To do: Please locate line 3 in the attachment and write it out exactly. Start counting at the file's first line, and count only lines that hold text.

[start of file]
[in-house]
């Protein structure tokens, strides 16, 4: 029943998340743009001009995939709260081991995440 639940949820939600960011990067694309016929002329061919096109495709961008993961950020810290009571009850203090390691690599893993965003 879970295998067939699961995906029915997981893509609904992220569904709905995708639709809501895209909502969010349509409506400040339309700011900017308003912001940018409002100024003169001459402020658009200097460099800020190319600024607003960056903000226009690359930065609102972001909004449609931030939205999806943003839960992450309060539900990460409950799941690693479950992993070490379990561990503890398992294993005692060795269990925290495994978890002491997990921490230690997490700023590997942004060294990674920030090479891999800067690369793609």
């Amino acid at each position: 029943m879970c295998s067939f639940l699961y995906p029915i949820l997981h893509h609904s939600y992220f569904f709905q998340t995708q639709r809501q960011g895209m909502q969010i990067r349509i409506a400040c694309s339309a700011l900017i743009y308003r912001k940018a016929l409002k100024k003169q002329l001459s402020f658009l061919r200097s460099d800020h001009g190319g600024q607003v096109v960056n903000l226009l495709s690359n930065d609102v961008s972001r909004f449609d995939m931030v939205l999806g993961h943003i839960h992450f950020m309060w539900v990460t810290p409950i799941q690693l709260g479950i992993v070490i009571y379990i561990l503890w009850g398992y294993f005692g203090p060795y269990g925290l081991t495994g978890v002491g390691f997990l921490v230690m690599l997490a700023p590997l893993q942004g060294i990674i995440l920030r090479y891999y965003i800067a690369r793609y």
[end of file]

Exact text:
């Amino acid at each position: 029943m879970c295998s067939f639940l699961y995906p029915i949820l997981h893509h609904s939600y992220f569904f709905q998340t995708q639709r809501q960011g895209m909502q969010i990067r349509i409506a400040c694309s339309a700011l900017i743009y308003r912001k940018a016929l409002k100024k003169q002329l001459s402020f658009l061919r200097s460099d800020h001009g190319g600024q607003v096109v960056n903000l226009l495709s690359n930065d609102v961008s972001r909004f449609d995939m931030v939205l999806g993961h943003i839960h992450f950020m309060w539900v990460t810290p409950i799941q690693l709260g479950i992993v070490i009571y379990i561990l503890w009850g398992y294993f005692g203090p060795y269990g925290l081991t495994g978890v002491g390691f997990l921490v230690m690599l997490a700023p590997l893993q942004g060294i990674i995440l920030r090479y891999y965003i800067a690369r793609y």